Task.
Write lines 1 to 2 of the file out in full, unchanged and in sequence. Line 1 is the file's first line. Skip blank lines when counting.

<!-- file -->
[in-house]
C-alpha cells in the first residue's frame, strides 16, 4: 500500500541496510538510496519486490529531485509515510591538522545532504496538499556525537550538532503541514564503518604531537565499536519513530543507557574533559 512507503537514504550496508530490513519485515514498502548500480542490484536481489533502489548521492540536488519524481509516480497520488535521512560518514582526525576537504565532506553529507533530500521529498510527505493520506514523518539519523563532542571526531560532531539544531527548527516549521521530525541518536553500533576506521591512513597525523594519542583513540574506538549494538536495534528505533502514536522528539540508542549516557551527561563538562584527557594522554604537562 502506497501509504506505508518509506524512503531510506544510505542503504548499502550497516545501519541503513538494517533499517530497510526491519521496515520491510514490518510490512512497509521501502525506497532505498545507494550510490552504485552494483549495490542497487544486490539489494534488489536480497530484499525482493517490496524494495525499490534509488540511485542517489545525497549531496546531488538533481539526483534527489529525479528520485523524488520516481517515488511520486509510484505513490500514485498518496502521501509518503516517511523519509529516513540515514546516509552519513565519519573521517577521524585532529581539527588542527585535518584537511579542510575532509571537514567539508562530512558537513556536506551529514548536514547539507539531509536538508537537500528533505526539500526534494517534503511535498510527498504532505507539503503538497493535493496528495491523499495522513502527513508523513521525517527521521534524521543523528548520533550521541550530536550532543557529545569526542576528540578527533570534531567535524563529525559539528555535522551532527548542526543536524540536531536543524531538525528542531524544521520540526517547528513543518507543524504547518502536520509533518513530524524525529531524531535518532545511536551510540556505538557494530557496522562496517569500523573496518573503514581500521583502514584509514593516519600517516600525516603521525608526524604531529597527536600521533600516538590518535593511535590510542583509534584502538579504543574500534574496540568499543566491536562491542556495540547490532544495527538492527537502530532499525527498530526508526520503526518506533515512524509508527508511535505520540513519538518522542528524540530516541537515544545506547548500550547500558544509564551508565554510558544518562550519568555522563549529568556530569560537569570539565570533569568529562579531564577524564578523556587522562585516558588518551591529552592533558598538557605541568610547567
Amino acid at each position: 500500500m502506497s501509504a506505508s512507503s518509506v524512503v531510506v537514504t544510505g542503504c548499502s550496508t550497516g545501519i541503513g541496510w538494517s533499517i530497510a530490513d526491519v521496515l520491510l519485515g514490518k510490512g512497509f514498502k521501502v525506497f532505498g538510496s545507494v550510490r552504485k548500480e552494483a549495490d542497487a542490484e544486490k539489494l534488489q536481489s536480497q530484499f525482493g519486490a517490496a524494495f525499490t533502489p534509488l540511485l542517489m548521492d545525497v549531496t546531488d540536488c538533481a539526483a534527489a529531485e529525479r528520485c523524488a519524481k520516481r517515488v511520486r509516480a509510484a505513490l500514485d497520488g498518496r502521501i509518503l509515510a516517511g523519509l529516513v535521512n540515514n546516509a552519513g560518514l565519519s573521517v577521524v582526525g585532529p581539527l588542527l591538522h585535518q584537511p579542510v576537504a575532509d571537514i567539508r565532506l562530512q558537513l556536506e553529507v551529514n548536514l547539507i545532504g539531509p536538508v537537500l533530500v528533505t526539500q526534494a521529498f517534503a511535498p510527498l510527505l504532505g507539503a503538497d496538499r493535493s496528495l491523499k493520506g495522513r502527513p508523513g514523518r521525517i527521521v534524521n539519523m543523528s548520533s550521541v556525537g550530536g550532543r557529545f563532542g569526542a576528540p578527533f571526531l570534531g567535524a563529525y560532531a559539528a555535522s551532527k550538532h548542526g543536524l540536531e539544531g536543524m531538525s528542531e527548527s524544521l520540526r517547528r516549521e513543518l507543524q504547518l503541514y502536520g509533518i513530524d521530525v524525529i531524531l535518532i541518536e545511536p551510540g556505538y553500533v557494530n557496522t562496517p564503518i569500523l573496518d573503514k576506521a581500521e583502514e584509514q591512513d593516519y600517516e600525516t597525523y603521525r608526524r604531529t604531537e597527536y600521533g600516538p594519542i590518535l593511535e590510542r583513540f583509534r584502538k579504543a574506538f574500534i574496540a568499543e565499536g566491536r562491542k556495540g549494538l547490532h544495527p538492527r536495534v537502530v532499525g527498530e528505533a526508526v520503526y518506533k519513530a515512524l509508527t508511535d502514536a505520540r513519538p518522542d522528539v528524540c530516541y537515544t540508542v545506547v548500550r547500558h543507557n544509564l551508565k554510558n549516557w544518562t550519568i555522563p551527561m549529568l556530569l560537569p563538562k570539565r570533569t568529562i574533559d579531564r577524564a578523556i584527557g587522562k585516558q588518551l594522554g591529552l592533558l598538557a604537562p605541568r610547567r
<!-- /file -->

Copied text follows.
[in-house]
C-alpha cells in the first residue's frame, strides 16, 4: 500500500541496510538510496519486490529531485509515510591538522545532504496538499556525537550538532503541514564503518604531537565499536519513530543507557574533559 512507503537514504550496508530490513519485515514498502548500480542490484536481489533502489548521492540536488519524481509516480497520488535521512560518514582526525576537504565532506553529507533530500521529498510527505493520506514523518539519523563532542571526531560532531539544531527548527516549521521530525541518536553500533576506521591512513597525523594519542583513540574506538549494538536495534528505533502514536522528539540508542549516557551527561563538562584527557594522554604537562 502506497501509504506505508518509506524512503531510506544510505542503504548499502550497516545501519541503513538494517533499517530497510526491519521496515520491510514490518510490512512497509521501502525506497532505498545507494550510490552504485552494483549495490542497487544486490539489494534488489536480497530484499525482493517490496524494495525499490534509488540511485542517489545525497549531496546531488538533481539526483534527489529525479528520485523524488520516481517515488511520486509510484505513490500514485498518496502521501509518503516517511523519509529516513540515514546516509552519513565519519573521517577521524585532529581539527588542527585535518584537511579542510575532509571537514567539508562530512558537513556536506551529514548536514547539507539531509536538508537537500528533505526539500526534494517534503511535498510527498504532505507539503503538497493535493496528495491523499495522513502527513508523513521525517527521521534524521543523528548520533550521541550530536550532543557529545569526542576528540578527533570534531567535524563529525559539528555535522551532527548542526543536524540536531536543524531538525528542531524544521520540526517547528513543518507543524504547518502536520509533518513530524524525529531524531535518532545511536551510540556505538557494530557496522562496517569500523573496518573503514581500521583502514584509514593516519600517516600525516603521525608526524604531529597527536600521533600516538590518535593511535590510542583509534584502538579504543574500534574496540568499543566491536562491542556495540547490532544495527538492527537502530532499525527498530526508526520503526518506533515512524509508527508511535505520540513519538518522542528524540530516541537515544545506547548500550547500558544509564551508565554510558544518562550519568555522563549529568556530569560537569570539565570533569568529562579531564577524564578523556587522562585516558588518551591529552592533558598538557605541568610547567